Put Facebook at the bottom of your B2B social media to-do list.


Photo Credit: https://www.flickr.com/photos/stoneysteiner/

Category: Marketing

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Avatar About the Author: Ruth P. Stevens
  1. Ruth – You are dead wrong.  I would more closely examine the TONS of b2b businesses on Facebook.  We have 48,000 fans and we are B2B, look at Intel, American Express…  My advice to you is don’t follow your own advice 🙂

    • Ruth thanks for your point of view but I think i’d have to agree with Mike. Socialmediaexaminer.com is a great example of a company who engages the B2B audience on Facebook and provides a service to them. Facebook can be used as a lead generator it just has to be used correctly – also advertising on Facebook is very effective and more targeted than almost any other online advertising bc you can target by psychographic data. To the time suck point- yes social media does take time and resources but you can establish thought leadership through Facebook and have conversations with your audience a lot of the times in a much more engaging manner than you would get on a corporate blog or on LinkedIn. The key to marketing B2B on Facebook is knowing your audience and knowing how to provide value to them through this medium- if you can do this correctly then sales or leads will come naturally.

      • Ruth

        July 9, 2011 at 8:43 pm

        Thanks to you both for your comments.  I agree that FB can be effective with the right audiences.  The reason I wrote the (admittedly controversial–and certainly debatable) article is to help B2B companies that are struggling with how to develop a reasonable social media strategy.  There are so many options out there: Where to begin?, they say.   My aim to to help them prioritize.  And I’d still argue that a blog, and tweets to annouce blog posts, plus well-crafted landing pages are the best place to start in social media for B2B.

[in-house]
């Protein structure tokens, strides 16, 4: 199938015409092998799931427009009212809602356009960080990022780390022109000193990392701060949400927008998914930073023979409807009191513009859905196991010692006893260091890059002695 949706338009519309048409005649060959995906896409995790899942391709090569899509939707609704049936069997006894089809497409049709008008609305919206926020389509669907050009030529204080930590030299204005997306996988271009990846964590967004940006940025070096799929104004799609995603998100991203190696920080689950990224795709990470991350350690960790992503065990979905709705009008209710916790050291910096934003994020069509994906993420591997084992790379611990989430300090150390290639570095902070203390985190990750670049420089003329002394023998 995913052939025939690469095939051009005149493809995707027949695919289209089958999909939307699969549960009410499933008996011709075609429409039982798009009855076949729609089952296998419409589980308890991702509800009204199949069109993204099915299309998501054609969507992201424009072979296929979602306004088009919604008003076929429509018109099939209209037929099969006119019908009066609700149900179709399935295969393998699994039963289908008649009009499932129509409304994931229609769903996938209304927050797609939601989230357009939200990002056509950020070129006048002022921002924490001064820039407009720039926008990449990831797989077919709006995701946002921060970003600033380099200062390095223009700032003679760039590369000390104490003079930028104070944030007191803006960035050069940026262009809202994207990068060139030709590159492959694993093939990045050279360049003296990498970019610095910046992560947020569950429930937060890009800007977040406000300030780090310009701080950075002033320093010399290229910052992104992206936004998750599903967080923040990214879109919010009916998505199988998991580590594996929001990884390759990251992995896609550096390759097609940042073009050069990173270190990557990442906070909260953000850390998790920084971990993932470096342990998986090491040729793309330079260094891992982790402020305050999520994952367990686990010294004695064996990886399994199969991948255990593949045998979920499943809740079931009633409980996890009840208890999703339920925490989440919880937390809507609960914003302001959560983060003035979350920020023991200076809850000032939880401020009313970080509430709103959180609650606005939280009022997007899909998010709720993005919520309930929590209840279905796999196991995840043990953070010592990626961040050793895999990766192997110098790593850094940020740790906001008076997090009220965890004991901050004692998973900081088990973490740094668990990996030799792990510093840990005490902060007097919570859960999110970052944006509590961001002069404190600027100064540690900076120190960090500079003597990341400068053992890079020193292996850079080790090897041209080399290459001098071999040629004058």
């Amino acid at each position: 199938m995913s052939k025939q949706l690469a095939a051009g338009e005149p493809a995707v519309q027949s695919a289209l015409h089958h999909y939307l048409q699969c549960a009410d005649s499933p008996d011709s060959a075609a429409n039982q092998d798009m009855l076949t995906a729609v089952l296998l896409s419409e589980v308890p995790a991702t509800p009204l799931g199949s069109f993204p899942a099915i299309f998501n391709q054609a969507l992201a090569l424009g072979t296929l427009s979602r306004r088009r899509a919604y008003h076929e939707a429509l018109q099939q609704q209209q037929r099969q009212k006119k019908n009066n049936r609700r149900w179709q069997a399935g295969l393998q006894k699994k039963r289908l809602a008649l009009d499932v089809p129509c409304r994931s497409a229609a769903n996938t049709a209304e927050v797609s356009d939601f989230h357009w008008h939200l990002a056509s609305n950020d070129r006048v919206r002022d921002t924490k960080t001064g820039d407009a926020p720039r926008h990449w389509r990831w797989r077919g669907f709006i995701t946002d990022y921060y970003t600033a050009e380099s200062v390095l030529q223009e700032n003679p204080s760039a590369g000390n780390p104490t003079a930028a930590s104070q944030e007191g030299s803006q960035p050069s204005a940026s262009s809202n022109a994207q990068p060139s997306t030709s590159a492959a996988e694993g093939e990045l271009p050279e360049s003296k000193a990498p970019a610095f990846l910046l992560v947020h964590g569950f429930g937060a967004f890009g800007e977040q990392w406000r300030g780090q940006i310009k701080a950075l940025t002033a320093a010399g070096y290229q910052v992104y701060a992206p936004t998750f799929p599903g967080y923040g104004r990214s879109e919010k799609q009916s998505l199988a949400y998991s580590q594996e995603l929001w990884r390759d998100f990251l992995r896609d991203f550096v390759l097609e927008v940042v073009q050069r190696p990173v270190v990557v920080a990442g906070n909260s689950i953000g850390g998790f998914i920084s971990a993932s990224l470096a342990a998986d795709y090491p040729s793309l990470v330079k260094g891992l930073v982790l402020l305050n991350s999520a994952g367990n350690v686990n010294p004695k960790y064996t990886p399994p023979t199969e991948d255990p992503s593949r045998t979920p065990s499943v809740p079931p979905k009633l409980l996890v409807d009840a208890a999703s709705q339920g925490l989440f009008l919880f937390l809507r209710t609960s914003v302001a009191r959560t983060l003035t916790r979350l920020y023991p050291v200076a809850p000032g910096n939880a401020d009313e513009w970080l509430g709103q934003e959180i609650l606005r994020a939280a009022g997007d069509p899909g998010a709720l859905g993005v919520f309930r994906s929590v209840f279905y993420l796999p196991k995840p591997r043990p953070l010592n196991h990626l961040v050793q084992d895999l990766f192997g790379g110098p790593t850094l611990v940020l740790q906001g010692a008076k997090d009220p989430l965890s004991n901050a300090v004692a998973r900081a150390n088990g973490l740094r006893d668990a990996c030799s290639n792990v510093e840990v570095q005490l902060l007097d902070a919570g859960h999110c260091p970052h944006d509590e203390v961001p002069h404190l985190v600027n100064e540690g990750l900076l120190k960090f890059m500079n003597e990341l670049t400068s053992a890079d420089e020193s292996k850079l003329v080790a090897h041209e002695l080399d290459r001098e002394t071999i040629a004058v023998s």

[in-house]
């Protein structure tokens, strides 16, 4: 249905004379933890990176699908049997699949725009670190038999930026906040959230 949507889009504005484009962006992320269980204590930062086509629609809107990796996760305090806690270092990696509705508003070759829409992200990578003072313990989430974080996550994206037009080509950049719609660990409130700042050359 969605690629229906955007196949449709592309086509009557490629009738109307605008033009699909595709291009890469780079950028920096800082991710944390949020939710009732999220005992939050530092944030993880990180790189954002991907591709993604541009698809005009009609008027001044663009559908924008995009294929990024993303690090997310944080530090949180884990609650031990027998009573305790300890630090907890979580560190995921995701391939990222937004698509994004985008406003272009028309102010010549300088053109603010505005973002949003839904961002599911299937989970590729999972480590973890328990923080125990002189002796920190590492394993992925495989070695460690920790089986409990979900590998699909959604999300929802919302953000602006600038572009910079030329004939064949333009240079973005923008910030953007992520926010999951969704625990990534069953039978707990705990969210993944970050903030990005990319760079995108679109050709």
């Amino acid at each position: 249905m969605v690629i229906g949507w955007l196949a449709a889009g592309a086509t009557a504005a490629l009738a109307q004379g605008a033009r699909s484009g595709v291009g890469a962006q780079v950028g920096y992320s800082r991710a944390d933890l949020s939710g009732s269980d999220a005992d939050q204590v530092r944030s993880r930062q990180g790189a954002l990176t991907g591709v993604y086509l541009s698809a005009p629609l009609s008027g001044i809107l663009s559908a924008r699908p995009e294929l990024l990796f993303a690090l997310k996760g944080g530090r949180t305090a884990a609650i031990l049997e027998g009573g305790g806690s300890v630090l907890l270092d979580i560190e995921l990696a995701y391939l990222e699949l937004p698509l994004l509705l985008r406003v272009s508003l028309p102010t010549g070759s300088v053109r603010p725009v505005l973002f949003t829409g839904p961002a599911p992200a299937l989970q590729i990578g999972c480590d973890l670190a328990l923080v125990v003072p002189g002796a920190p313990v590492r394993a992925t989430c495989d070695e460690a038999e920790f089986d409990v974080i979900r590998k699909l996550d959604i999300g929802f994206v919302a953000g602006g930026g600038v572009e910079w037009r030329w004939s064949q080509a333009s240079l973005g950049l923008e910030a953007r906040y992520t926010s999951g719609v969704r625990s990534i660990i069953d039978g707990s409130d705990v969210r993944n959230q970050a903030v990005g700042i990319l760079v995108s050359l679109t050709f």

• Cbernard

          July 11, 2011 at 9:11 pm

          I think it depends on your audience, and is also about presence and culture.  We have been perceived as a fun, active, engaging company based on several likes and comments that we have received.  I don’t view facebook as a real business generation medium though.
          Charles Bernard

    • Ruth thanks for your point of view but I think i’d have to agree with Mike. Socialmediaexaminer.com is a great example of a company who engages the B2B audience on Facebook and provides a service to them. Facebook can be used as a lead generator it just has to be used correctly – also advertising on Facebook is very effective and more targeted than almost any other online advertising bc you can target by psychographic data. To the time suck point- yes social media does take time and resources but you can establish thought leadership through Facebook and have conversations with your audience a lot of the times in a much more engaging manner than you would get on a corporate blog or on LinkedIn. The key to marketing B2B on Facebook is knowing your audience and knowing how to provide value to them through this medium- if you can do this correctly then sales or leads will come naturally.